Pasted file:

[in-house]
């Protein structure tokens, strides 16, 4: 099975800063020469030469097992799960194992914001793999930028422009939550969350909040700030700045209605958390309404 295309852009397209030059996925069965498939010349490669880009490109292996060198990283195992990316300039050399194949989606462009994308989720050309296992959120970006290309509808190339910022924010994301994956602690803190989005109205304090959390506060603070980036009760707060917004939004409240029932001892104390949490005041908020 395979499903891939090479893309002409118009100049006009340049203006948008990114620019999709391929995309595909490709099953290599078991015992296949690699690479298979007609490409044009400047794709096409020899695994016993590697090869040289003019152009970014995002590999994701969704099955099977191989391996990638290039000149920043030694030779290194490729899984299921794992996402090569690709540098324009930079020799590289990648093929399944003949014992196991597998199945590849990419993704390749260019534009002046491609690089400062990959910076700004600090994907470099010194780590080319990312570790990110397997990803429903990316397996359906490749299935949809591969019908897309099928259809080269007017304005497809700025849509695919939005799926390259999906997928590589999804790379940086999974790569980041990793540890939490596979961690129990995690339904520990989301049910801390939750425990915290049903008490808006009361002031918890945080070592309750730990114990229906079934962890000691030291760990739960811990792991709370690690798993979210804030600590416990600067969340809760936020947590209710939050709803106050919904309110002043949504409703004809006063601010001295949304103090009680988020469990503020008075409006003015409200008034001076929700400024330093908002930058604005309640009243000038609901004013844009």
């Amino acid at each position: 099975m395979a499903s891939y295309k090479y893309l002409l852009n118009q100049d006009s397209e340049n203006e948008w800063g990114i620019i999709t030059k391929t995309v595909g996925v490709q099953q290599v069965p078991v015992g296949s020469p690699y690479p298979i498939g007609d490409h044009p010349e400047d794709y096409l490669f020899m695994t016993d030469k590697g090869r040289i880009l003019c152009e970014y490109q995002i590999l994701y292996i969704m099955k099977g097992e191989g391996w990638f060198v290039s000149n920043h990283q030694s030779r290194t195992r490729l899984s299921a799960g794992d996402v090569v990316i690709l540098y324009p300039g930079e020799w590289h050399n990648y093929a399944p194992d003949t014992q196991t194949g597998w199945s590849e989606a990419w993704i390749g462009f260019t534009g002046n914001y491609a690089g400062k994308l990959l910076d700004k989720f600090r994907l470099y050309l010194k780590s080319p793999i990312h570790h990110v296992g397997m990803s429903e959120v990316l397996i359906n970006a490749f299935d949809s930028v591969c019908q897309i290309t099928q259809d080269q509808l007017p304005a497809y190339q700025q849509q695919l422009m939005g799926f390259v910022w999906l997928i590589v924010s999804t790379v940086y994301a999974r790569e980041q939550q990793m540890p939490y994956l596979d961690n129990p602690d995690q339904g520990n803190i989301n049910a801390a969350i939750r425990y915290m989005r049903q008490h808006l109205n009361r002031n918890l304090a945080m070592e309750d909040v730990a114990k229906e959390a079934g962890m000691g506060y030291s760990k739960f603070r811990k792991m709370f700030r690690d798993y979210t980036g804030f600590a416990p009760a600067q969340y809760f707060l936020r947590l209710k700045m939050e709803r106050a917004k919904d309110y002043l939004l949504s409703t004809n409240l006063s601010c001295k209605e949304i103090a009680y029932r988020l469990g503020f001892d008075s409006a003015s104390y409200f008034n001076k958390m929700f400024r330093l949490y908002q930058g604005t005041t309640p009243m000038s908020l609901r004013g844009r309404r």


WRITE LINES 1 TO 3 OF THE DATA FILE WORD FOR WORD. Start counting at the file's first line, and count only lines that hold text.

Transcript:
[in-house]
């Protein structure tokens, strides 16, 4: 099975800063020469030469097992799960194992914001793999930028422009939550969350909040700030700045209605958390309404 295309852009397209030059996925069965498939010349490669880009490109292996060198990283195992990316300039050399194949989606462009994308989720050309296992959120970006290309509808190339910022924010994301994956602690803190989005109205304090959390506060603070980036009760707060917004939004409240029932001892104390949490005041908020 395979499903891939090479893309002409118009100049006009340049203006948008990114620019999709391929995309595909490709099953290599078991015992296949690699690479298979007609490409044009400047794709096409020899695994016993590697090869040289003019152009970014995002590999994701969704099955099977191989391996990638290039000149920043030694030779290194490729899984299921794992996402090569690709540098324009930079020799590289990648093929399944003949014992196991597998199945590849990419993704390749260019534009002046491609690089400062990959910076700004600090994907470099010194780590080319990312570790990110397997990803429903990316397996359906490749299935949809591969019908897309099928259809080269007017304005497809700025849509695919939005799926390259999906997928590589999804790379940086999974790569980041990793540890939490596979961690129990995690339904520990989301049910801390939750425990915290049903008490808006009361002031918890945080070592309750730990114990229906079934962890000691030291760990739960811990792991709370690690798993979210804030600590416990600067969340809760936020947590209710939050709803106050919904309110002043949504409703004809006063601010001295949304103090009680988020469990503020008075409006003015409200008034001076929700400024330093908002930058604005309640009243000038609901004013844009």
């Amino acid at each position: 099975m395979a499903s891939y295309k090479y893309l002409l852009n118009q100049d006009s397209e340049n203006e948008w800063g990114i620019i999709t030059k391929t995309v595909g996925v490709q099953q290599v069965p078991v015992g296949s020469p690699y690479p298979i498939g007609d490409h044009p010349e400047d794709y096409l490669f020899m695994t016993d030469k590697g090869r040289i880009l003019c152009e970014y490109q995002i590999l994701y292996i969704m099955k099977g097992e191989g391996w990638f060198v290039s000149n920043h990283q030694s030779r290194t195992r490729l899984s299921a799960g794992d996402v090569v990316i690709l540098y324009p300039g930079e020799w590289h050399n990648y093929a399944p194992d003949t014992q196991t194949g597998w199945s590849e989606a990419w993704i390749g462009f260019t534009g002046n914001y491609a690089g400062k994308l990959l910076d700004k989720f600090r994907l470099y050309l010194k780590s080319p793999i990312h570790h990110v296992g397997m990803s429903e959120v990316l397996i359906n970006a490749f299935d949809s930028v591969c019908q897309i290309t099928q259809d080269q509808l007017p304005a497809y190339q700025q849509q695919l422009m939005g799926f390259v910022w999906l997928i590589v924010s999804t790379v940086y994301a999974r790569e980041q939550q990793m540890p939490y994956l596979d961690n129990p602690d995690q339904g520990n803190i989301n049910a801390a969350i939750r425990y915290m989005r049903q008490h808006l109205n009361r002031n918890l304090a945080m070592e309750d909040v730990a114990k229906e959390a079934g962890m000691g506060y030291s760990k739960f603070r811990k792991m709370f700030r690690d798993y979210t980036g804030f600590a416990p009760a600067q969340y809760f707060l936020r947590l209710k700045m939050e709803r106050a917004k919904d309110y002043l939004l949504s409703t004809n409240l006063s601010c001295k209605e949304i103090a009680y029932r988020l469990g503020f001892d008075s409006a003015s104390y409200f008034n001076k958390m929700f400024r330093l949490y908002q930058g604005t005041t309640p009243m000038s908020l609901r004013g844009r309404r």